Sox give K.C. a Royal pain, 5-3

Leigh Allan

Yeah, the Sox beat the Royals 5-3, improved to 13-0 against lefty starters, stayed in first place, all that good stuff. 

But watch this:

Don't believe it? Let's look at it again:

That catch by Luis Robert off Maikel Franco in the ninth didn't save the game, since the Sox were up 5-3 at the time and no one was on base, but it sure did give everybody a chance to see just how amazing baseball can be.

The rest of the game wasn't all that amazing. Great that the Sox won, but Kansas City is at best a AAAA team, and with Whit Merrifield in a huge slump — he's in a 1-for-26 slump — you can cut a couple of A's off that.

The Sox got off to a quick start — really quick — with Tim Anderson hitting a double on the first pitch from Kris Bubic and José Abreu knocking one 425 feet and over the fence two batters later, extending his hitting streak to 19 games in the process.

The two runs weren't quite enough to ice the game, though, even with Lucas Giolito on the mound. That game icing came thanks to Royals third baseman Franco, who had a James McCann one-hopper in his glove in the fifth, but decided to let it go its merry way. Bubic got the next two batters and should have been out of the inning, but then Anderson hit a dribbler down third that looked like it would go foul and Franco decided to play it anyway, to no avail. Franco's wild throw scored McCann; granted essentially five outs, the Sox celebrated with a 436-foot bomb by Yasmani Grandal.

Can't fault Ricky Renteria's lineup in this one. The top three — Anderson, Grandal, Abreu — went 5-for-11 and a walk, with five RBIs and four runs. The rest of the team went 0-for-22.

Good thing, too, because Giolito, who'd thrown 97 pitches over six and allowed only three hits including a Bubba Starling solo shot, was sent back out for the seventh and gave up a single to Ryan O'Hearn and a double to Franco, who, to be fair, knocked the cover off the ball multiple times to try to make up for his fielding mistakes.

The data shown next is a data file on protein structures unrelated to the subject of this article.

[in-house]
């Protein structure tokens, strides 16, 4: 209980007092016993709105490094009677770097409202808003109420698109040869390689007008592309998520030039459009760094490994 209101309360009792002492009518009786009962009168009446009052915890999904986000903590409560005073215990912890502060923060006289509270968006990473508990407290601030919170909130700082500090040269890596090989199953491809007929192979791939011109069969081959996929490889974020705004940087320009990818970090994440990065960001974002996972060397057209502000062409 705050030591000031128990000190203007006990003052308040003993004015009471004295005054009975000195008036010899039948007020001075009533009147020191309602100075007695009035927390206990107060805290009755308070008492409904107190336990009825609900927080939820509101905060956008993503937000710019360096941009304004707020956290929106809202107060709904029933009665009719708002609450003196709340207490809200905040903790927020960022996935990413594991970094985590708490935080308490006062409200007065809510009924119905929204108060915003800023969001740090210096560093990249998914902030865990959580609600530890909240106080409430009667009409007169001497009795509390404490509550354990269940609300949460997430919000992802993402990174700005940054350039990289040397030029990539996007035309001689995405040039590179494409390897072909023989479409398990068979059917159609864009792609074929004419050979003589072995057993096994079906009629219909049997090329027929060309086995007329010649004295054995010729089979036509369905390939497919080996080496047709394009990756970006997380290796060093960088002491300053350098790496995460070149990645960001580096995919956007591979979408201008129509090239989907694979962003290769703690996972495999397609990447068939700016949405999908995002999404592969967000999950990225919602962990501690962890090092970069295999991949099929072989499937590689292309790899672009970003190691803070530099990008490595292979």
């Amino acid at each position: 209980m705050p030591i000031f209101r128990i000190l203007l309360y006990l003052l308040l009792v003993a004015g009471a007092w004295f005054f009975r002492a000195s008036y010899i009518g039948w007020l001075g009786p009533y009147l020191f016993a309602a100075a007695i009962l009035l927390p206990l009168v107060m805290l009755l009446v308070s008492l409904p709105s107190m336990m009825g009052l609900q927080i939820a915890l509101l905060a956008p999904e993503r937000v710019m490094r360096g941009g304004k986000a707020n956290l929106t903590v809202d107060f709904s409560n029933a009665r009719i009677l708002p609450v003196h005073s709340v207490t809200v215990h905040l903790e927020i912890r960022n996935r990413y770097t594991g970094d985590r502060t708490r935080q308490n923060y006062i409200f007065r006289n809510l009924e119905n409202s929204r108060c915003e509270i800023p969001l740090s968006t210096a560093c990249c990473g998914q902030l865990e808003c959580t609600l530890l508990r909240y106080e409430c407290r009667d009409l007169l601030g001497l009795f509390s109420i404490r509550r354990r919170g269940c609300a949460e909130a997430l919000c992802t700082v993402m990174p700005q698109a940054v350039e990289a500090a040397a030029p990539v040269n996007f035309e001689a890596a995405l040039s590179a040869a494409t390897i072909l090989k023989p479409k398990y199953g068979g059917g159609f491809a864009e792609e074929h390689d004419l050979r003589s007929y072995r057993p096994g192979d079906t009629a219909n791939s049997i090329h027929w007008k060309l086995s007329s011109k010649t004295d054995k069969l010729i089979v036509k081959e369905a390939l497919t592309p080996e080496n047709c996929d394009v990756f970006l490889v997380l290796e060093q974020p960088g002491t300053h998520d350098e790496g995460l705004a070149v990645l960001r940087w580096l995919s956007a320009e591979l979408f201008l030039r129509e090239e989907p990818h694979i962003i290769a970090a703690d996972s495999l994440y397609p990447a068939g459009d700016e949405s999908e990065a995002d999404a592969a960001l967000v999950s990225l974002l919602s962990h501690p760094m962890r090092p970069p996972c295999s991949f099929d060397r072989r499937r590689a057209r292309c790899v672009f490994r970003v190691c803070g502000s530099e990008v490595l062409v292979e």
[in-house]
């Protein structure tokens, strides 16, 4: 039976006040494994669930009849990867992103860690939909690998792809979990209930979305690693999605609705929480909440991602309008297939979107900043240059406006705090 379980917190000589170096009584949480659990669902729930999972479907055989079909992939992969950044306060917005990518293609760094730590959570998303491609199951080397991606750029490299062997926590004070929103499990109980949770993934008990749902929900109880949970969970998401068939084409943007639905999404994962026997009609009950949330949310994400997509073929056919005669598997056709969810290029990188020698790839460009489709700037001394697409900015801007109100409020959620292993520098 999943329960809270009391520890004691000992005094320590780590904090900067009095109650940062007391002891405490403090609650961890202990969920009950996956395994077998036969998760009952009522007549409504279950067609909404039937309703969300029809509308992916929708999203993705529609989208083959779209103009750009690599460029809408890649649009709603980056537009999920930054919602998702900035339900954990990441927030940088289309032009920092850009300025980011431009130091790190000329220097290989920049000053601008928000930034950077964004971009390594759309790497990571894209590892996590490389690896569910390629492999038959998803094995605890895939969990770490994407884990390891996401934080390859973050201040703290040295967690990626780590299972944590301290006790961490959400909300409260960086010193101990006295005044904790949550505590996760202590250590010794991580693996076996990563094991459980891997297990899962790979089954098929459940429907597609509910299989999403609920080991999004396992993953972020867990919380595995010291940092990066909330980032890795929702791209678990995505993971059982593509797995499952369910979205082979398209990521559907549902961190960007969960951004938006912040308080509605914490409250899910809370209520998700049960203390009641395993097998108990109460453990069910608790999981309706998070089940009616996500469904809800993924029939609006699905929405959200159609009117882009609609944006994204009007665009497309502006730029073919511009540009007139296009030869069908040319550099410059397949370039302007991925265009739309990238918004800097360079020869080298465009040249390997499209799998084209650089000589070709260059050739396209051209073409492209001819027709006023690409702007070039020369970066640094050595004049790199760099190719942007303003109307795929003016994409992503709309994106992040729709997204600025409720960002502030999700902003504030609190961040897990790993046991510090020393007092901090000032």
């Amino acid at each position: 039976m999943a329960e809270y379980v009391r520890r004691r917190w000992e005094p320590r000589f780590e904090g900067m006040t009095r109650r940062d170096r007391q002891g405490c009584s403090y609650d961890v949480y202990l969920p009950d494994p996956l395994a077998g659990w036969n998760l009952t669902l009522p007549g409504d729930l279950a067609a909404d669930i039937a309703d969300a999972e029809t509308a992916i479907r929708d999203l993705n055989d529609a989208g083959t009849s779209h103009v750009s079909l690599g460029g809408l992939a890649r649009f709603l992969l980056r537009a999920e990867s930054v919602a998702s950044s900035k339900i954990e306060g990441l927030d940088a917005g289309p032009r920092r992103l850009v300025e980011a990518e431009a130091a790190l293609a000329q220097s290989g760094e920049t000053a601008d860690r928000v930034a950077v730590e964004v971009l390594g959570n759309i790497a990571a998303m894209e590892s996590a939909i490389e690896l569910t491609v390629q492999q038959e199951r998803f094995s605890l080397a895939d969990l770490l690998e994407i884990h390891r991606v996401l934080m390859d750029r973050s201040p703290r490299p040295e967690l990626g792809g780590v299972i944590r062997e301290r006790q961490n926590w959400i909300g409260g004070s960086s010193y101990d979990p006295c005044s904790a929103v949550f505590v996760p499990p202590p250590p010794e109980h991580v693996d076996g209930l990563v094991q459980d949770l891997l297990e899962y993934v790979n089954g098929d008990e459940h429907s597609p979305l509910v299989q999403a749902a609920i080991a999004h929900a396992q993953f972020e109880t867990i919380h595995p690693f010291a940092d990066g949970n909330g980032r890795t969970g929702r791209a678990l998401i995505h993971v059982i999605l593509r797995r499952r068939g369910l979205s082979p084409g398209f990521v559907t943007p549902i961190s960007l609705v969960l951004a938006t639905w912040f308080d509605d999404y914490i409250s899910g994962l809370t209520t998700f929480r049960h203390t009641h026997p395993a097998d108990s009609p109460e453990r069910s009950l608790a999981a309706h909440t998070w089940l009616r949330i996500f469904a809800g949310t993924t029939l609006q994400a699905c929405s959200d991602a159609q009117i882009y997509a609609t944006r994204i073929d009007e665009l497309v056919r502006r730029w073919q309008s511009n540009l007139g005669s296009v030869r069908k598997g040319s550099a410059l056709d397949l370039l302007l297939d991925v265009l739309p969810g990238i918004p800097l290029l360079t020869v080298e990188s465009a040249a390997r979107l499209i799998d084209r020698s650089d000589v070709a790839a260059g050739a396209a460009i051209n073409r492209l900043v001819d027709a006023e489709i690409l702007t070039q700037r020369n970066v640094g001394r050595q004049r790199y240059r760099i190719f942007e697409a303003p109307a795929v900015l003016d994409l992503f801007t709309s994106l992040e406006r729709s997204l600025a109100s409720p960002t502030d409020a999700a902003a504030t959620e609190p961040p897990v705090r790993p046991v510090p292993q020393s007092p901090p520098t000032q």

That made it 5-2, and out went Giolito. Ross Detwiler gave up an RBI single to Adalberto Mondesi, making it 5-3 and leading to perhaps the key play of the game, even bigger than Robert's catch or the two dingers. Detwiler picked Mondesi off of first, but the runner headed for second and beat the throw. Nick Madrigal kept the tag on for about an hour and a half, and, sure enough, replay showed Mondesi's foot came off the bag and he was out. End of KC momentum.

Basically, that was that. Alex Colomé did his best to make the ninth exciting closeness-wise, but instead it was exciting defense-wise. Did I mention Robert's catch?

Thank goodness for Kansas City

And Detroit and Pittsburgh.

Two-thirds of the way through the season, the White Sox are now 16-2 against those three teams, 9-13 against everybody else. Thanks are due to what's computer calls the second-softest schedule in MLB (Twins have the softest).

You're supposed to beat up on bad teams and hold your own against the good ones, so at least the Sox have that first part down. Won't be helpful come the playoffs (which the Sox currently have a 99% chance of making) but it's very helpful to get there.

Celebrating against the really bad teams has six more chances — K.C. tomorrow afternoon, with Dallas Keuchel pitching, the Pirates Tuesday and Wednesday, then Detroit for three (yeah, I know the Tigers are almost at .500, but fluky things happen — Adam Sandler even did a good acting job once).

After that — don't ask, you don't want to know.

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